What Makes or Breaks a Principal?
In this Educational Leadership article, Gordon Donaldson, George Marnik, Sarah Mackenzie, and Richard Ackerman focus on the relational skills school leaders must use to build strong, sustainable, solid relationships and thriving schools—skills not typically taught in workshops or courses, so many principals have to figure them out on their own.
The first skill to focus on is becoming an active listener—one who not only hears what staff, students, and parents say but also translates those statements into actionable strategies. Principals practice these skills through role play and practice consultations, which include peer feedback.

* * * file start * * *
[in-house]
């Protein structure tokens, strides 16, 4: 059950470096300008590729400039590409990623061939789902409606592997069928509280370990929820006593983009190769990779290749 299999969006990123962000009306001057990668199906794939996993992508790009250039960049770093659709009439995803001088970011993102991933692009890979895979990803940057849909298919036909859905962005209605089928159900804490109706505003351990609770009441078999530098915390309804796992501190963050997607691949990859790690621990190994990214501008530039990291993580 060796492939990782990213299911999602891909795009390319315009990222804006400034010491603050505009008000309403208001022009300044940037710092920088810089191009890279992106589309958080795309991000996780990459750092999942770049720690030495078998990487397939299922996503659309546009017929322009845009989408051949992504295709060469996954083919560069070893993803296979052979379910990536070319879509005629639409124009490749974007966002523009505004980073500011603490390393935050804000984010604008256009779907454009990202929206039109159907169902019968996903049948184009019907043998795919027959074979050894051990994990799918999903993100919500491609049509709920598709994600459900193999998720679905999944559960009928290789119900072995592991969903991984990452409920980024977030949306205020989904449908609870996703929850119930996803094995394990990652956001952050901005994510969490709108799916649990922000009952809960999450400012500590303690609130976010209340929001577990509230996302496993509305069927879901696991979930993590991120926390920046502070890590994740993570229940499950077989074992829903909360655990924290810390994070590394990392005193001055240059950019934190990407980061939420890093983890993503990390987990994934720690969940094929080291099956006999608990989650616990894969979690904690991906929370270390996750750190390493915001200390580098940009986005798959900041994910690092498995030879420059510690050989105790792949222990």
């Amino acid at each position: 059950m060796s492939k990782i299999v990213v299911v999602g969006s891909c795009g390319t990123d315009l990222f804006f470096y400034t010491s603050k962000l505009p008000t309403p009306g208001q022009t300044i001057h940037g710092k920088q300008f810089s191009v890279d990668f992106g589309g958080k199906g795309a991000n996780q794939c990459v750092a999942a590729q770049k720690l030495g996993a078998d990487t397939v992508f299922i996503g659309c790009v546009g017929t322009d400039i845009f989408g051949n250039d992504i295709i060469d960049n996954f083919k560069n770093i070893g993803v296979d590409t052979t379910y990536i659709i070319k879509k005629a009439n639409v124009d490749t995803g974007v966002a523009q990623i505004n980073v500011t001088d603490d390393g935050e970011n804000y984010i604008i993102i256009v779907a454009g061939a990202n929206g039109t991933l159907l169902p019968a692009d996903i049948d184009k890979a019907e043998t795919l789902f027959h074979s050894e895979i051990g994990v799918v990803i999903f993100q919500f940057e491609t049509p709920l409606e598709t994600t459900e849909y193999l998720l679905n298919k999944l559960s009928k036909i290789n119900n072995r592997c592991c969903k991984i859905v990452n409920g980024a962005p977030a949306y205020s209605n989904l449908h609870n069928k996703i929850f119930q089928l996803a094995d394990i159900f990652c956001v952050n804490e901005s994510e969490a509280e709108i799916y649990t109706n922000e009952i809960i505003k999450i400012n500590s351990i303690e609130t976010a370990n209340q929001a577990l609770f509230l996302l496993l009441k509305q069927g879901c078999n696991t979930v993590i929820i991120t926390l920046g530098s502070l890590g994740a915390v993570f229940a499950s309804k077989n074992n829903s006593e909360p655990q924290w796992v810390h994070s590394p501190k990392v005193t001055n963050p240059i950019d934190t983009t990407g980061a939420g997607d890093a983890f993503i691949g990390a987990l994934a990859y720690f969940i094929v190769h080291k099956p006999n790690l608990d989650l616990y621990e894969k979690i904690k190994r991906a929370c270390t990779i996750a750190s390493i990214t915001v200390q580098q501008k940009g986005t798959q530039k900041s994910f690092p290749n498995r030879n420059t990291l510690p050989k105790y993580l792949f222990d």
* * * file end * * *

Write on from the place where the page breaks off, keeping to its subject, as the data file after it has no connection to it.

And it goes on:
Next, principals should learn to support their staff by creating and leading collaborative groups. Because this is an area that many principals have little experience with, the authors pay particular attention to mediating conflict among adults. From there, the focus shifts to value systems and how principals' beliefs directly and indirectly affect their communities. Again, role play is a useful strategy for practicing interpersonal leadership skills.
Last, but not least, the authors outline a rehearsal scenario leaders can use to develop awareness and improve their inter- and intrapersonal skills.
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